Results of ‘composition exercise 1’: dividing a landscape into thirds, placing visual interest at each intersectional  point….

OLYMPUS DIGITAL CAMERA

Results of ‘composition exercise 2’:

OLYMPUS DIGITAL CAMERA

and 3:

OLYMPUS DIGITAL CAMERA

bringing us to 4:

It has taken a long spell of waffling over what to do about being less than pleased with the finished piece.  The snowy fields seemed to extend themselves too far down, without enough visual interest to hold a viewer’s attention.  And then I gave into the temptation/artistic trap I almost always seem to fall into, which is going one step too far by defining open field with regimented rows of corn which wind up being so monotonous, the fence posts going the opposite direction only add yet more visual predictability  and kill whatever freshness the piece had going for it.

….so the only satisfactory outcome was to crop the painting and salvage what could be salvaged.

OLYMPUS DIGITAL CAMERA

It is a very small painting, about 6″ x 12″, and has at least enough mood still going on to make it only just worth framing.

As an exercise, however, it was more than useful, and confirmed satisfactorily that placing interest at intersectional points within a composition divided into thirds works (sans rows of corn, that is), does hold one’s attention, and lends a feeling of balance.

 

Advertisements

…. Tranquille Creek Gorge

January 21, 2016

The watercolour video demonstrations of David Dunlop are challenging and yet simple.  https://www.youtube.com/watch?v=Lgtg-Adql1Y&index=6&list=PLtEJwQmsB7SvVg8C4J2c4LDijerH7SSKF (I tried to embed the video itself in this post, but WordPress thought otherwise).  But here is the blurb describing it….”Emmy Award winning David Dunlop takes you to his Connecticut studio to demonstrate a two minute watercolor, used as preparation for an oil sketch or to explore ideas“.

Mr. Dunlop is an artist/teacher from Connecticut, whose manner when teaching is inspiring and animated.  He is a great follower of descriptive, energetic Masters like J.M.W. Turner and Winslow Homer, and seeks to employ their methods, while demonstrating their techniques.

The video cited above challenges painters to do two to three minute painting sketches, which convey the movement and mood and spirit of the subject, without stopping to think and rework.  In an effort to ‘do’ and not think, the subject chosen here is a favourite–a place about 20 minutes from our house–called Tranquille Creek Gorge.

 

 

OLYMPUS DIGITAL CAMERA

Mr. Dunlop’s videos are quite dynamic and aimed more at oil painters a bit more than watercolourists, but full of very encouraging lessons because of the force of his optimistic personality and sense of fun.  They are well worth watching, for those who enjoy painting as a means of expression.

 

STAN07  In his own words…

“I remember, when I must have been quite young, watching my older brother Greg draw. He was good. In the third grade our teacher taught us perspective, how to make a road go back and disappear into the mountains. I never forgot how to do that. When I was seven or eight years old, our family took a trip to Wisconsin to visit a friend of my Dads. He was a professional watercolorist. I remember the drive through the woods, walking up to his front door, through the entry, looking up at the walls as soon as I entered the house. I wanted to see his paintings. Randy Penner. I’ll never forget that name or that trip and the influence it had on me.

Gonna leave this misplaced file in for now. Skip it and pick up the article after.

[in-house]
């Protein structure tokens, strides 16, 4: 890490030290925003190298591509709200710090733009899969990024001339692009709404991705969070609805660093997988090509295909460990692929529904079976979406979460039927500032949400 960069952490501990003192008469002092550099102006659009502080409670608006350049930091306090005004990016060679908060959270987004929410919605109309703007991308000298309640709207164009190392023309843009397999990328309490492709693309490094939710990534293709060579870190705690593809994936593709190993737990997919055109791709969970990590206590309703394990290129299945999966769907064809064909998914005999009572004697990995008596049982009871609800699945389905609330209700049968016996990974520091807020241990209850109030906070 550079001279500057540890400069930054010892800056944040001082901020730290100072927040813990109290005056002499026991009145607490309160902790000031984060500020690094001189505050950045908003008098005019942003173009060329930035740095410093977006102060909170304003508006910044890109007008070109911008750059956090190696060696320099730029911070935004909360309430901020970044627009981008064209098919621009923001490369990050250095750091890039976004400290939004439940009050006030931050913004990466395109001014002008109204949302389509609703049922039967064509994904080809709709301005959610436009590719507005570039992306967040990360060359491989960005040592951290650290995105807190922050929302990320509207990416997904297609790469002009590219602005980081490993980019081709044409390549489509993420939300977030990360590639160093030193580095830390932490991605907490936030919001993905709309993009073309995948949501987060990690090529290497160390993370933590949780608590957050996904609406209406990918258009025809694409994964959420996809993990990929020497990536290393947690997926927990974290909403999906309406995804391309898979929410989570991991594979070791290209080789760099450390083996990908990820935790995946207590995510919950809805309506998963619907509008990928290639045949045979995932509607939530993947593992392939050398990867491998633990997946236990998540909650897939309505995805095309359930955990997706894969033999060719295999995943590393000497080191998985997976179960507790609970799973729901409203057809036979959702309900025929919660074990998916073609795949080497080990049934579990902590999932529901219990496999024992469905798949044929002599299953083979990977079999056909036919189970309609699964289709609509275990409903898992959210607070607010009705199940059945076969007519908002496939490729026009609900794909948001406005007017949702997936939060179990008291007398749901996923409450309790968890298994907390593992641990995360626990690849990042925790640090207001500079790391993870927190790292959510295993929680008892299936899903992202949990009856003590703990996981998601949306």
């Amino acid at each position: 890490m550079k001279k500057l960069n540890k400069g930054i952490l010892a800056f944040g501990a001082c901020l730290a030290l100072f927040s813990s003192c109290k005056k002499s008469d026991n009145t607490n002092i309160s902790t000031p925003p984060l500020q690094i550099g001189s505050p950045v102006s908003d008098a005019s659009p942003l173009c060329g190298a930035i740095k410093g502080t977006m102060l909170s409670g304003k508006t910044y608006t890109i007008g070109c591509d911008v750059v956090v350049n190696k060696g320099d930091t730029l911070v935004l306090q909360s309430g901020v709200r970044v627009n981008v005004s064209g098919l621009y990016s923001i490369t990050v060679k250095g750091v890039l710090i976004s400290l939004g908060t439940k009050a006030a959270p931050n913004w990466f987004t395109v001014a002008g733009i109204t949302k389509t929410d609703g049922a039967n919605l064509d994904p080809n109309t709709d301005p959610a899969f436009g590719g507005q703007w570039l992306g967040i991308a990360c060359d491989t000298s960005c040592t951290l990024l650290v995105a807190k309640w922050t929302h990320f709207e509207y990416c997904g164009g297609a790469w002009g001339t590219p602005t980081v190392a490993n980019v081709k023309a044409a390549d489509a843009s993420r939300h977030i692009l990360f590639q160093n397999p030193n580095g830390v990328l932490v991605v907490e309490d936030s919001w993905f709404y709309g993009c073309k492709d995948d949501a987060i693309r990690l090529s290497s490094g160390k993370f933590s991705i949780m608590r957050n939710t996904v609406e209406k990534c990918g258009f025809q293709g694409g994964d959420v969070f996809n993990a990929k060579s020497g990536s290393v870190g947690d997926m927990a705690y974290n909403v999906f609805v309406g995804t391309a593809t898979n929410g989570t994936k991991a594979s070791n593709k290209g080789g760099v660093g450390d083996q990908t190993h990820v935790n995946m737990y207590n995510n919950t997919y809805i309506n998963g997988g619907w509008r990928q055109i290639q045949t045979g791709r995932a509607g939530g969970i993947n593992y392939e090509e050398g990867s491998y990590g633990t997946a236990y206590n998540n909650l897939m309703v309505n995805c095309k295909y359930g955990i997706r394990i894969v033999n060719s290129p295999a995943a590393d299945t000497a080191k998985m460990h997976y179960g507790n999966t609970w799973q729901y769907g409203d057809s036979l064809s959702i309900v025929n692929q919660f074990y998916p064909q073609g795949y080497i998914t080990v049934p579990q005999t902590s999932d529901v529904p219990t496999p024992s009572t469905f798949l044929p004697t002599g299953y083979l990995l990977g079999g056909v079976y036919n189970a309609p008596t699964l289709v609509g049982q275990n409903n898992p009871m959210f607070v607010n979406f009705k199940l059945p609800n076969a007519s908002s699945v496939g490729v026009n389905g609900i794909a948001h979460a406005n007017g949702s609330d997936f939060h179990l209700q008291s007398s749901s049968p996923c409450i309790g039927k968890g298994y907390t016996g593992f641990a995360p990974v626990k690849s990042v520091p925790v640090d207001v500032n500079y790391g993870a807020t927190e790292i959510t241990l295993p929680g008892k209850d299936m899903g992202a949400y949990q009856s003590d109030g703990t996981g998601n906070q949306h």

“In Junior High I took some art, mechanical drawing and enjoyed it. I wrote a career paper on becoming an artist but never really thought that it was possible. In college I decided to major in physical education since I considered an art major unrealistic. The second year I switched to a commercial art major since the community college had a good graphics program. It was during the three years of training to become a commercial artist that I took watercolor. My first watercolor class I got a “C”. The worst grade I had ever received in any art class. I was required to take it again the following year and it went much better. Not only did I get an “A”, but I fell in love with it. I started selling my paintings before I graduated for as little as $2. In the fall of 1973 I had made a decision to try to make a living as a full time, professional watercolorist and have managed to do that now for more than thirty years.”

Stan Miller

venicecalmlg30

“Venice Calm”, watercolour, Stan Miller, AWS (sold)

sundaymorning600

“Sunday Morning Snow” , Stan Miller
watercolour 18″ x 24″  (sold)

I have learned some important fundamentals by watching Stan Miller’s presentations on YouTube.  There are a cartload of painters offering ‘tips’ and ‘tricks’ on how to ‘do’ watercolours on YouTube, and while I do not always wish to pursue instruction beyond what the medium itself teaches me through trial and error, there are areas where I absolutely require help.

Searching for help regarding composition can be frustrating and fruitless.  That is because not every painter’s views on the subject resonate.  Gut feeling is something I have come to trust when it comes to watercolour, and many instructional videos on YouTube don’t ring true to my own personal approach.  That is not to say these videos won’t ring true to someone else’s taste and fulfil their ‘gut feeling’.

Stan Miller is plain spoken, down to earth and sensible about how he goes about painting.  There’s very little ‘artiness’ about the man.  Yet, what he accomplishes on paper is, to my eyes, lovely and true and a delight to the senses.

Here is his helpful short video on how to logically and sensibly approach the difficult area of composition–something I forever struggle with–which you might find helpful also.

%d bloggers like this: